Assessment of procedures for Gazetting wetlands in Uganda: A case study of Nakivubo wetland in Kampala District, Uganda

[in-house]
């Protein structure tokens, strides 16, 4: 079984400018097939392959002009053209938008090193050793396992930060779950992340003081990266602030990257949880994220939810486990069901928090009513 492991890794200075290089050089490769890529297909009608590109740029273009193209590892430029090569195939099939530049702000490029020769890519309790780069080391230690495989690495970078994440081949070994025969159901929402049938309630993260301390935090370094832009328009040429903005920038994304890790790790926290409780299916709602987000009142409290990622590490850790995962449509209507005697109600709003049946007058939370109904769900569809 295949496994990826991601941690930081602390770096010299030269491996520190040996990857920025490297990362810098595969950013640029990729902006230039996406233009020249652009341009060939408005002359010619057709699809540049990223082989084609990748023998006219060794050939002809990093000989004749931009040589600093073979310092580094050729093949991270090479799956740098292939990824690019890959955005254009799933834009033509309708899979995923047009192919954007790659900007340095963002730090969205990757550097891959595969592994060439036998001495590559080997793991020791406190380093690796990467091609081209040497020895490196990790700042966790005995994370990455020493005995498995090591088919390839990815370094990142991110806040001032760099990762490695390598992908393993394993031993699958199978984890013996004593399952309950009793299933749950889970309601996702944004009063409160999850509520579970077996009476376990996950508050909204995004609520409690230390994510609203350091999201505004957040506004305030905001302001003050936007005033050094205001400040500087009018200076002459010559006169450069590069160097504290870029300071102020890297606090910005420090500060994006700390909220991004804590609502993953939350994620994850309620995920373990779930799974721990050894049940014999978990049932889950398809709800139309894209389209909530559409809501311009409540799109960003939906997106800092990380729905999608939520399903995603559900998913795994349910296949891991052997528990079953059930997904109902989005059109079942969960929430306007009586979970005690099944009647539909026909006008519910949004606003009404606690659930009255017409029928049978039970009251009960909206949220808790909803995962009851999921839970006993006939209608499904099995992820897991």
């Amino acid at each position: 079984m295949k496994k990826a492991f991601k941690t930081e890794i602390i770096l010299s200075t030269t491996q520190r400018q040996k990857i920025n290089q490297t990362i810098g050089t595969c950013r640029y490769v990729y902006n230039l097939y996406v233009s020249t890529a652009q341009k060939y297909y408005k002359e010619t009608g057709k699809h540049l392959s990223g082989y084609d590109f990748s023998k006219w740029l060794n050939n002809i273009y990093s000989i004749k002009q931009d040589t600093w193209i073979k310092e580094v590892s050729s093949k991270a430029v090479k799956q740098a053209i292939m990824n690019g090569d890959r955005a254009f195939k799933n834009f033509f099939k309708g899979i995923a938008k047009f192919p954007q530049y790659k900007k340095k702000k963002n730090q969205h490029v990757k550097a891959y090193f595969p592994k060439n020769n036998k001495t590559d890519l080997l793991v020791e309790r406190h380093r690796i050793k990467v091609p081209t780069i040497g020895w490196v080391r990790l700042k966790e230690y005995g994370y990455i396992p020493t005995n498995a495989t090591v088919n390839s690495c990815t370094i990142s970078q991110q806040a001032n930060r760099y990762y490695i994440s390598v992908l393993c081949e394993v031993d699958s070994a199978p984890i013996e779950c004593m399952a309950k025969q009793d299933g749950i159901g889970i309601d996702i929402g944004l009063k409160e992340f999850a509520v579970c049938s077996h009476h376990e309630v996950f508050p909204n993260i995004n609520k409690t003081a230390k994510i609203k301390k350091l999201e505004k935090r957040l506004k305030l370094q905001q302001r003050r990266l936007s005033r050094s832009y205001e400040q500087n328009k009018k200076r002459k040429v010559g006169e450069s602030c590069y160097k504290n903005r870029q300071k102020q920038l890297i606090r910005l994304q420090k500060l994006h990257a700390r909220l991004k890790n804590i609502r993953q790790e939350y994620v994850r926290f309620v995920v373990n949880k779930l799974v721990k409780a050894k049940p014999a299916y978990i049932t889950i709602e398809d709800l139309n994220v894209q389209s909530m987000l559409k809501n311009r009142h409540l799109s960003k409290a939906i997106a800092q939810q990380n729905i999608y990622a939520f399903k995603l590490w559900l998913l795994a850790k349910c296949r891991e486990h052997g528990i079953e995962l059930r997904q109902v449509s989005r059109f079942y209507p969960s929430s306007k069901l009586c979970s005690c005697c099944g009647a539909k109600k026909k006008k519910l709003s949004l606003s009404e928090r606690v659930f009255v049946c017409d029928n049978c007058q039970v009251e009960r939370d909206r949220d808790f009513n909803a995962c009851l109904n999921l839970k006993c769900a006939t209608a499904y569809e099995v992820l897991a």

Nakivubo wetland forms part of the wetland system of Inner Murchison Bay in Kampala District. The pressure of increasing population, and the resulting expansion of agriculture and industrial and urban development have caused a significant proportion of Nakivubo wetland to be destroyed thereby, impacting on the water quality of the Inner Murchison bay. In order to curb further destruction and loss of the wetland, gazetting is underway and this requires reliable information on boundary delineation to support decision-making in the process of gazetting which was not adequate. In an attempt to provide solutions to the problems, a study of application of GIS for gazetting wetlands was undertaken for Nakivubo wetland. The major aim of this study was to establish the best boundary for gazetting Nakivubo wetland within the framework of the law. The regulations on wetlands, Riverbanks and Lakeshores (2000) were examined to provide a framework in which gazettement should be undertaken. Consultations were also done with key agencies concerned with gazettement of Nakivubo and establishment of the best option for boundary delineation was carried out using GIS. Literature review was done to enhance baseline information. Other methods employed included manipulation and transformation of spatial data as well as integration and modeling of spatial data. Findings showed that the procedure for gazettement as stipulated in the Regulations was generally not followed by key stakeholders with over 70% roles not fulfilled. Despite this shortcoming the gazettement of Nakivubo wetland proceeded with new procedures being introduced. Boundary demarcation was noted as key in the procedure of gazettement of Nakivubo wetland and by using GIS established the best choices as GPS which ranked highest against the contour and ecological criteria. Results from the study also indicated that application of GIS was valuable for decision-making in this case boundary delineation and the related implications. Thus GIS was a useful too that provided an innovative way of integration, analyzing and presenting information for decision on the best choice. Recommendations are that the regulations should be revised to capture new procedures used in gazettement of Nakivubo wetland and were not foreseen during the regulation formulation process. Secondly, boundary delineation for gazzeting wetlands should consider the ongoing activities for choice of criteria. In this case, GPS method is best suited for urban environments where encroachment has taken root.
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